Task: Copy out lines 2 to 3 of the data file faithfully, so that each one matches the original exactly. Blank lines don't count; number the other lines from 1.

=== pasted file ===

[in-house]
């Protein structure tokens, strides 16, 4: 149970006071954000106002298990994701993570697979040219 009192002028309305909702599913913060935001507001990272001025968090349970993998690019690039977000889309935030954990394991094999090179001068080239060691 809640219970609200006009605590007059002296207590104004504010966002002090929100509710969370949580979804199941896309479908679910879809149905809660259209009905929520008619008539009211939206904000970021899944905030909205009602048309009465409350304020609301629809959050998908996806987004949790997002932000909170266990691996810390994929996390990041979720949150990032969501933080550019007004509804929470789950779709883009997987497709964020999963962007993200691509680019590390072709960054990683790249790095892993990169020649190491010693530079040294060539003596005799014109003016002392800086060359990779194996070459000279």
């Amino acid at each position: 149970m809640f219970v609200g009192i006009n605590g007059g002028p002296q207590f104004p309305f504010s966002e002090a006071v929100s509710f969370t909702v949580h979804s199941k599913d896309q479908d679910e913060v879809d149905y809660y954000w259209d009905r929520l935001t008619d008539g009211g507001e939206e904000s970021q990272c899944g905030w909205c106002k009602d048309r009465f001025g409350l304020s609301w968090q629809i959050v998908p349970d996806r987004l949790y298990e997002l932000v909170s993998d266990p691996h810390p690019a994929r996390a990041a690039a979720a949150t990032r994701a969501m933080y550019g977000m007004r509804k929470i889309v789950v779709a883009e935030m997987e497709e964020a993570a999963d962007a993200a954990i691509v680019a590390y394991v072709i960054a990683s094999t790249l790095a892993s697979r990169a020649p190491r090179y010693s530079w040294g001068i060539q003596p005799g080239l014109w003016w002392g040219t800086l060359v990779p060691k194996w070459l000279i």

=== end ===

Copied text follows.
């Protein structure tokens, strides 16, 4: 149970006071954000106002298990994701993570697979040219 009192002028309305909702599913913060935001507001990272001025968090349970993998690019690039977000889309935030954990394991094999090179001068080239060691 809640219970609200006009605590007059002296207590104004504010966002002090929100509710969370949580979804199941896309479908679910879809149905809660259209009905929520008619008539009211939206904000970021899944905030909205009602048309009465409350304020609301629809959050998908996806987004949790997002932000909170266990691996810390994929996390990041979720949150990032969501933080550019007004509804929470789950779709883009997987497709964020999963962007993200691509680019590390072709960054990683790249790095892993990169020649190491010693530079040294060539003596005799014109003016002392800086060359990779194996070459000279």
């Amino acid at each position: 149970m809640f219970v609200g009192i006009n605590g007059g002028p002296q207590f104004p309305f504010s966002e002090a006071v929100s509710f969370t909702v949580h979804s199941k599913d896309q479908d679910e913060v879809d149905y809660y954000w259209d009905r929520l935001t008619d008539g009211g507001e939206e904000s970021q990272c899944g905030w909205c106002k009602d048309r009465f001025g409350l304020s609301w968090q629809i959050v998908p349970d996806r987004l949790y298990e997002l932000v909170s993998d266990p691996h810390p690019a994929r996390a990041a690039a979720a949150t990032r994701a969501m933080y550019g977000m007004r509804k929470i889309v789950v779709a883009e935030m997987e497709e964020a993570a999963d962007a993200a954990i691509v680019a590390y394991v072709i960054a990683s094999t790249l790095a892993s697979r990169a020649p190491r090179y010693s530079w040294g001068i060539q003596p005799g080239l014109w003016w002392g040219t800086l060359v990779p060691k194996w070459l000279i």